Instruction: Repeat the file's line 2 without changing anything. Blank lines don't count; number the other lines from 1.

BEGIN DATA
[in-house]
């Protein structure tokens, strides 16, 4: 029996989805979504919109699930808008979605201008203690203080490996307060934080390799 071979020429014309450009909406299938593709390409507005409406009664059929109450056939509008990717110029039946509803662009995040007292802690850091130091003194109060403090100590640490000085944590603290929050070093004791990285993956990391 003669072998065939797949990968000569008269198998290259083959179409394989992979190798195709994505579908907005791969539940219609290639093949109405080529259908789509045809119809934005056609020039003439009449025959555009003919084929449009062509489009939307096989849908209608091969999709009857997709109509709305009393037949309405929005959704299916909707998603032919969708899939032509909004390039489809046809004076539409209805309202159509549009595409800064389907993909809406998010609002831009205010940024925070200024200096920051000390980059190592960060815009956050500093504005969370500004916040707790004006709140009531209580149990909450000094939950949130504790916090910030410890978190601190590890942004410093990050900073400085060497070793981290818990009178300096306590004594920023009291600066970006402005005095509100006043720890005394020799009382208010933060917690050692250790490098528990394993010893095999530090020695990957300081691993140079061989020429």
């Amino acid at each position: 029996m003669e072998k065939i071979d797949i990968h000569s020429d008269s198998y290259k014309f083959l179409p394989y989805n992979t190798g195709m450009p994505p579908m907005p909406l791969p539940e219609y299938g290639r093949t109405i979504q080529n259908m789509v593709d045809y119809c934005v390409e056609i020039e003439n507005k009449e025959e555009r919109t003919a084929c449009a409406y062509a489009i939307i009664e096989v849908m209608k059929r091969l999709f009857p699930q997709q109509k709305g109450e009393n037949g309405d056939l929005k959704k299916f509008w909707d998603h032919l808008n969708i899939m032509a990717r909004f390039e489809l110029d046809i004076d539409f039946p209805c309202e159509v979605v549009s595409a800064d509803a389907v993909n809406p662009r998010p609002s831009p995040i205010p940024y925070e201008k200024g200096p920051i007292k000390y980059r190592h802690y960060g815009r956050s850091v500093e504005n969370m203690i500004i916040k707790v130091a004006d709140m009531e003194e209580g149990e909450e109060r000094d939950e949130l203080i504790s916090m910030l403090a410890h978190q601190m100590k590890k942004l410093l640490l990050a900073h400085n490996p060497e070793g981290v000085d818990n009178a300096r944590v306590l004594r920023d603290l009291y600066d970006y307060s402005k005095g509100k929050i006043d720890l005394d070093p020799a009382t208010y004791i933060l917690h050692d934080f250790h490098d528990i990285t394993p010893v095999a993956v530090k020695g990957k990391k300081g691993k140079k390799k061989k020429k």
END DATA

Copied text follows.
């Protein structure tokens, strides 16, 4: 029996989805979504919109699930808008979605201008203690203080490996307060934080390799 071979020429014309450009909406299938593709390409507005409406009664059929109450056939509008990717110029039946509803662009995040007292802690850091130091003194109060403090100590640490000085944590603290929050070093004791990285993956990391 003669072998065939797949990968000569008269198998290259083959179409394989992979190798195709994505579908907005791969539940219609290639093949109405080529259908789509045809119809934005056609020039003439009449025959555009003919084929449009062509489009939307096989849908209608091969999709009857997709109509709305009393037949309405929005959704299916909707998603032919969708899939032509909004390039489809046809004076539409209805309202159509549009595409800064389907993909809406998010609002831009205010940024925070200024200096920051000390980059190592960060815009956050500093504005969370500004916040707790004006709140009531209580149990909450000094939950949130504790916090910030410890978190601190590890942004410093990050900073400085060497070793981290818990009178300096306590004594920023009291600066970006402005005095509100006043720890005394020799009382208010933060917690050692250790490098528990394993010893095999530090020695990957300081691993140079061989020429």